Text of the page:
Ofsted: the most unfunny joke in education
My favourite Ofsted joke:
Q What’s the difference between a cosmetic surgeon and an Ofsted inspector?
A A cosmetic surgeon tucks up your features, but an Ofsted inspector …
Seriously though, an impending Ofsted visit is enough to have the heart of the most stalwart teacher hammering away. The lengths that some schools will go to in order to get that much-coveted ‘good’ grade would be amusing if it were not so tragic, and would provide enough material for a separate blog of its own. What I will share with you here are some examples of how Ofsted changes its goalposts to keep teachers twitching for weeks after they have left the building.
First, at the risk of sounding smug, I have to mention that, before the incidents I write about here, I had been watched by five inspectors at two different schools and every judgement had been ‘outstanding’. Yet this did not fill me with confidence. I knew that the whole Ofsted rigmarole was a game and that I had been lucky to have been watched by fair inspectors and with reasonable classes. I knew that a good or outstanding teacher needed to produce much more than the items on an Ofsted inspection list and that these needed to be produced at every lesson, not just when performing for Ofsted.
Anyway, things were about to change.
During an inspection about four years ago, I was working with a bottom set English class, and as with many bottom sets it contained a few difficult characters. As well as those students who had recently immigrated from Poland, Lithuania, Portugal and various places in the African continent, there were those who had made the choice not to engage in lessons.
Of course, this was the only lesson of mine that day honoured by a visit from an inspector. My heart began to pound and my hands began to shake as she sidled into the room, wearing a grin that would be worn by the Grim Reaper following a natural disaster. I’d just managed to get the class settled and now they were fired up again. She did not seem perturbed by the curiosity of the less socially aware in the class: ‘Ooos that?’ ‘Woss she doin’ ‘ere?’ ‘Is you ‘ere to watch Sir? He’s crap!’
I indicated a vacant seat next to Mandy Wagstaff, the girl whom I suspected hadn’t been near a bath or shower in the past twelve months, and attempted to calm the class again. Then I psyched myself for the inevitable carnage.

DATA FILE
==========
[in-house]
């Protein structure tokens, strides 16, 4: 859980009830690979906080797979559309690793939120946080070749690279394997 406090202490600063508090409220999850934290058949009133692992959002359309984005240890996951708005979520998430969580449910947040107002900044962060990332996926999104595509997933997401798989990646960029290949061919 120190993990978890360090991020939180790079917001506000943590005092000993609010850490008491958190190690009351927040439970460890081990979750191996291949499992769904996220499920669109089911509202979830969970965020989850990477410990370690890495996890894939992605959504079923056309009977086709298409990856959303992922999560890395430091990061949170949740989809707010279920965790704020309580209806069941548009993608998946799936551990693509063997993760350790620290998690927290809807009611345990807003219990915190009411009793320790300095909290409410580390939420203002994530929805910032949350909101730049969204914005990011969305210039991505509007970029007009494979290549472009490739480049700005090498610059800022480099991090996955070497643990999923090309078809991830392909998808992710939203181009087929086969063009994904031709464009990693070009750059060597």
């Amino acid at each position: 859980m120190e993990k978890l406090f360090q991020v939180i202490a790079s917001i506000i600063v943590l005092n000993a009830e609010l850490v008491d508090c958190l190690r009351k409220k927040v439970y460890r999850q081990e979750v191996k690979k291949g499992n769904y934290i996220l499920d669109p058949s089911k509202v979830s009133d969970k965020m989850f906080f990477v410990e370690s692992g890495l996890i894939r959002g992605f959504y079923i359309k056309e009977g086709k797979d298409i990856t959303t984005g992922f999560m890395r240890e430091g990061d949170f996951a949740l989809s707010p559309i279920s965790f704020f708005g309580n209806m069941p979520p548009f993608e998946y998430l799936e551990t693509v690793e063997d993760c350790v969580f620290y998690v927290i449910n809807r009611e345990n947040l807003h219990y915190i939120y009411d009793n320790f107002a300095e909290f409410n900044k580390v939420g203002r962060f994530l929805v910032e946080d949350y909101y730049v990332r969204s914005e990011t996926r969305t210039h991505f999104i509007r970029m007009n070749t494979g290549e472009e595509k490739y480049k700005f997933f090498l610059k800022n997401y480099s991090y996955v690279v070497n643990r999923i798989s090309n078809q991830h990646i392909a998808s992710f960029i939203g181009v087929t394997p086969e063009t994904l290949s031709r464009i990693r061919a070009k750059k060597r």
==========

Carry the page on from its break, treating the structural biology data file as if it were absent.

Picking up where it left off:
The students had been given a quick starter activity to complete in pairs and got started on that. As with all things for students at this level, the resources were designed to be visually appealing and fun in order to have any chance of engaging their interest.
During a normal lesson, all the students, no matter how sullen and disengaged, would join in with this. But of course this was not a normal lesson: there was a new audience to impress and the added knowledge that teachers live in fear of Ofsted. Let the fun commence.
‘Siiiirrrr! Luke just chucked some paper at me ‘ead!’
‘No I didn’t you fuckin’ liar!’
Without stopping what I was saying, I walked over to Kylie’s desk, picked up the ball of paper then wrote Luke’s name on the board, as per the school’s behaviour policy (which was devised by a member of SLT who didn’t actually teach so didn’t know how ineffective it was).
‘Oi, you daft twat. I told you I didn’t frow it! Why have I got a warnin’? You’re always pick…’
‘Luke, you swore and that gets you a warning. I’ll come and speak to you about it in a while.’
At this, Luke stood up, kicked his chair across the room and stomped towards the door where he stopped and glared at the inspector. Pointing at me, he shouted, ‘I ‘ope you sack this fuckin’ bastard. He picks on me all the time!’
To the sound of applause and banging on desks from others in the class, Luke made his exit, slamming the door for good measure.
Quickly, I gave the students a two-minute activity linked to the lesson so that I could, as per the aforementioned school’s behaviour policy, send an email to the Key Stage 4 leader informing her of Luke’s departure. I felt the need to conduct a commentary of my actions to the inspector, conscious that this was further disrupting the lesson. I could see her scribbling away, much to the delight of certain members of the class.